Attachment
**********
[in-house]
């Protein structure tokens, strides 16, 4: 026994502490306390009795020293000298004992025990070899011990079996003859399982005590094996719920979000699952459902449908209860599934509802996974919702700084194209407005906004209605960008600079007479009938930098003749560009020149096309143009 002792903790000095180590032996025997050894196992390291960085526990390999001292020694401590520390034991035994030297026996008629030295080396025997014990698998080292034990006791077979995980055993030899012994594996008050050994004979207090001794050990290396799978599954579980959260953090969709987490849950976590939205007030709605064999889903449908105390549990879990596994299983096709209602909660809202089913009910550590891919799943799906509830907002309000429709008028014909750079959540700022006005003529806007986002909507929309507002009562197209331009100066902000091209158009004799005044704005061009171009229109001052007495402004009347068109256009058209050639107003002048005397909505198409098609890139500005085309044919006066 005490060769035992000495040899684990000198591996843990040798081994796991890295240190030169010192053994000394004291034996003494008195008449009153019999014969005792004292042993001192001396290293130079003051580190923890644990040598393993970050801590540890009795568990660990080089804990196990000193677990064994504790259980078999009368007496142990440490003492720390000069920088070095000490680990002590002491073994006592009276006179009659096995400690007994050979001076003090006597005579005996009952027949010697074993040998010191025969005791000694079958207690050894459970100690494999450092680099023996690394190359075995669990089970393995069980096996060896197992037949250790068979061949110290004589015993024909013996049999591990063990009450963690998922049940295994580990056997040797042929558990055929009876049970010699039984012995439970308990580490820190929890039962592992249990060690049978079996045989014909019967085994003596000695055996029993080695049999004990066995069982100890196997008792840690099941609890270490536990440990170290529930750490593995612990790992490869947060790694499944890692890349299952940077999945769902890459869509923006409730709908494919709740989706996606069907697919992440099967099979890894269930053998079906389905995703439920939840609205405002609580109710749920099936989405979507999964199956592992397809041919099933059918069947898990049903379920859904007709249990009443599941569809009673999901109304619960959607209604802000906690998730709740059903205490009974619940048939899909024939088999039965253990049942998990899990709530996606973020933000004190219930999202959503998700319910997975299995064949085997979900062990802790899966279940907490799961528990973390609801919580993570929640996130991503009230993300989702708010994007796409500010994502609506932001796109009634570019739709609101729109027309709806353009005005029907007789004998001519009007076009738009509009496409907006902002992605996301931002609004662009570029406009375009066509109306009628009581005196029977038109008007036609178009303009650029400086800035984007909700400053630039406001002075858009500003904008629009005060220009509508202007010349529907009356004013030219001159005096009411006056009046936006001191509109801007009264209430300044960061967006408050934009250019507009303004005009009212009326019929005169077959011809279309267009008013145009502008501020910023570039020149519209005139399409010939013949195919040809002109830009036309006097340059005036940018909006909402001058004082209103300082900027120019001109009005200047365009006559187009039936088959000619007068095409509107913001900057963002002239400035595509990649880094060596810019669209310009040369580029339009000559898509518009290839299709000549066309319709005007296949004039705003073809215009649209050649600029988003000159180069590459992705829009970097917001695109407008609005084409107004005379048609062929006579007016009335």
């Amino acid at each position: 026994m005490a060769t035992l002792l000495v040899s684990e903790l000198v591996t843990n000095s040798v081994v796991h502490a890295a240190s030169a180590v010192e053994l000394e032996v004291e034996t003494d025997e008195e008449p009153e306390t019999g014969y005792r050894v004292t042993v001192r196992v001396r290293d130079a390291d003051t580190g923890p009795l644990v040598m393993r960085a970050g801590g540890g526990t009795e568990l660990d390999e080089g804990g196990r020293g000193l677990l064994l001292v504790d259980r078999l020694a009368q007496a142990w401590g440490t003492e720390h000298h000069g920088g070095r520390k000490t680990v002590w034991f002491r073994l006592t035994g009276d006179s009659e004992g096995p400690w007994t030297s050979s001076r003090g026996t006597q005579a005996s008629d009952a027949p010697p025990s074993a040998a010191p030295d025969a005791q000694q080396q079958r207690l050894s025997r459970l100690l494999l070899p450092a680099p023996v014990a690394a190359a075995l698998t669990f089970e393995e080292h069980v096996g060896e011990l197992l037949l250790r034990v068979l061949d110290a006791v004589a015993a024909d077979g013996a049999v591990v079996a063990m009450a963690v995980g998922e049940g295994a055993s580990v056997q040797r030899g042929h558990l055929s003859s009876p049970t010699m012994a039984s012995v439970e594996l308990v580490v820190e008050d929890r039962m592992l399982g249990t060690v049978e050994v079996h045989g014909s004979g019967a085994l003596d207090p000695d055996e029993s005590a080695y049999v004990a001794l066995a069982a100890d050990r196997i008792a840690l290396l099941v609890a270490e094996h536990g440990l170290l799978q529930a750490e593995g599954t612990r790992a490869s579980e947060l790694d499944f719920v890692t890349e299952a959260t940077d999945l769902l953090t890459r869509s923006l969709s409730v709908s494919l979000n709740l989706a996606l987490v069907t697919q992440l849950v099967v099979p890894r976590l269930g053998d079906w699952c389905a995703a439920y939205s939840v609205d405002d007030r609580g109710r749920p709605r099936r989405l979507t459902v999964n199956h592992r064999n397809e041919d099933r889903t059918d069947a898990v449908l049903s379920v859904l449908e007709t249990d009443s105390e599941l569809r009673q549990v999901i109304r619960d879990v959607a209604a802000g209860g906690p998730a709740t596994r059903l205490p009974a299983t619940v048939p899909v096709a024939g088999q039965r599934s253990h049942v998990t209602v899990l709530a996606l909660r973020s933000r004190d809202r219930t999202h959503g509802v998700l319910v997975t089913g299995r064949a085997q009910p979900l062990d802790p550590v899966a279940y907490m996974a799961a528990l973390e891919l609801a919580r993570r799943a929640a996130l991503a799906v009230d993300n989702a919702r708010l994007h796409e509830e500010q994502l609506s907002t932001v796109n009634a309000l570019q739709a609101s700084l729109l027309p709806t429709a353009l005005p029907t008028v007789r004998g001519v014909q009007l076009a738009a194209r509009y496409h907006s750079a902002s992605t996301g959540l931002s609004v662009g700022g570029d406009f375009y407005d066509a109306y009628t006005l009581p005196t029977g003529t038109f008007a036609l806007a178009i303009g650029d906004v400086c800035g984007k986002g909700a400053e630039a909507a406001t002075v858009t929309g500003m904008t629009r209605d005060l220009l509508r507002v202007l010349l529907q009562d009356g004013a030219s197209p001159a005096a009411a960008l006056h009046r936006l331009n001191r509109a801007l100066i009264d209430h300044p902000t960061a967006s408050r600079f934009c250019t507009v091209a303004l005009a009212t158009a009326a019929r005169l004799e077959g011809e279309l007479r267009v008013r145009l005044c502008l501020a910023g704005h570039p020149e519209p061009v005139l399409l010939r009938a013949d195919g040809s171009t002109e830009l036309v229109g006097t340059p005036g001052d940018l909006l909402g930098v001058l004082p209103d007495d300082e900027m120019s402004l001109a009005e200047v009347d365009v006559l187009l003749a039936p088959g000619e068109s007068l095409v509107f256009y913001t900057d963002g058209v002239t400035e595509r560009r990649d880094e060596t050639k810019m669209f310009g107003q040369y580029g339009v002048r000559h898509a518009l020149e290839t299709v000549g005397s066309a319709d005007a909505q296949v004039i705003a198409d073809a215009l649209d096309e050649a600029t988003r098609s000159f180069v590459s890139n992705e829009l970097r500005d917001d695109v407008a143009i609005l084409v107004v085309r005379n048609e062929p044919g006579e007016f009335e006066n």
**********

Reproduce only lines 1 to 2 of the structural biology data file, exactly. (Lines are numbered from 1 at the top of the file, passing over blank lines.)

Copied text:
[in-house]
């Protein structure tokens, strides 16, 4: 026994502490306390009795020293000298004992025990070899011990079996003859399982005590094996719920979000699952459902449908209860599934509802996974919702700084194209407005906004209605960008600079007479009938930098003749560009020149096309143009 002792903790000095180590032996025997050894196992390291960085526990390999001292020694401590520390034991035994030297026996008629030295080396025997014990698998080292034990006791077979995980055993030899012994594996008050050994004979207090001794050990290396799978599954579980959260953090969709987490849950976590939205007030709605064999889903449908105390549990879990596994299983096709209602909660809202089913009910550590891919799943799906509830907002309000429709008028014909750079959540700022006005003529806007986002909507929309507002009562197209331009100066902000091209158009004799005044704005061009171009229109001052007495402004009347068109256009058209050639107003002048005397909505198409098609890139500005085309044919006066 005490060769035992000495040899684990000198591996843990040798081994796991890295240190030169010192053994000394004291034996003494008195008449009153019999014969005792004292042993001192001396290293130079003051580190923890644990040598393993970050801590540890009795568990660990080089804990196990000193677990064994504790259980078999009368007496142990440490003492720390000069920088070095000490680990002590002491073994006592009276006179009659096995400690007994050979001076003090006597005579005996009952027949010697074993040998010191025969005791000694079958207690050894459970100690494999450092680099023996690394190359075995669990089970393995069980096996060896197992037949250790068979061949110290004589015993024909013996049999591990063990009450963690998922049940295994580990056997040797042929558990055929009876049970010699039984012995439970308990580490820190929890039962592992249990060690049978079996045989014909019967085994003596000695055996029993080695049999004990066995069982100890196997008792840690099941609890270490536990440990170290529930750490593995612990790992490869947060790694499944890692890349299952940077999945769902890459869509923006409730709908494919709740989706996606069907697919992440099967099979890894269930053998079906389905995703439920939840609205405002609580109710749920099936989405979507999964199956592992397809041919099933059918069947898990049903379920859904007709249990009443599941569809009673999901109304619960959607209604802000906690998730709740059903205490009974619940048939899909024939088999039965253990049942998990899990709530996606973020933000004190219930999202959503998700319910997975299995064949085997979900062990802790899966279940907490799961528990973390609801919580993570929640996130991503009230993300989702708010994007796409500010994502609506932001796109009634570019739709609101729109027309709806353009005005029907007789004998001519009007076009738009509009496409907006902002992605996301931002609004662009570029406009375009066509109306009628009581005196029977038109008007036609178009303009650029400086800035984007909700400053630039406001002075858009500003904008629009005060220009509508202007010349529907009356004013030219001159005096009411006056009046936006001191509109801007009264209430300044960061967006408050934009250019507009303004005009009212009326019929005169077959011809279309267009008013145009502008501020910023570039020149519209005139399409010939013949195919040809002109830009036309006097340059005036940018909006909402001058004082209103300082900027120019001109009005200047365009006559187009039936088959000619007068095409509107913001900057963002002239400035595509990649880094060596810019669209310009040369580029339009000559898509518009290839299709000549066309319709005007296949004039705003073809215009649209050649600029988003000159180069590459992705829009970097917001695109407008609005084409107004005379048609062929006579007016009335």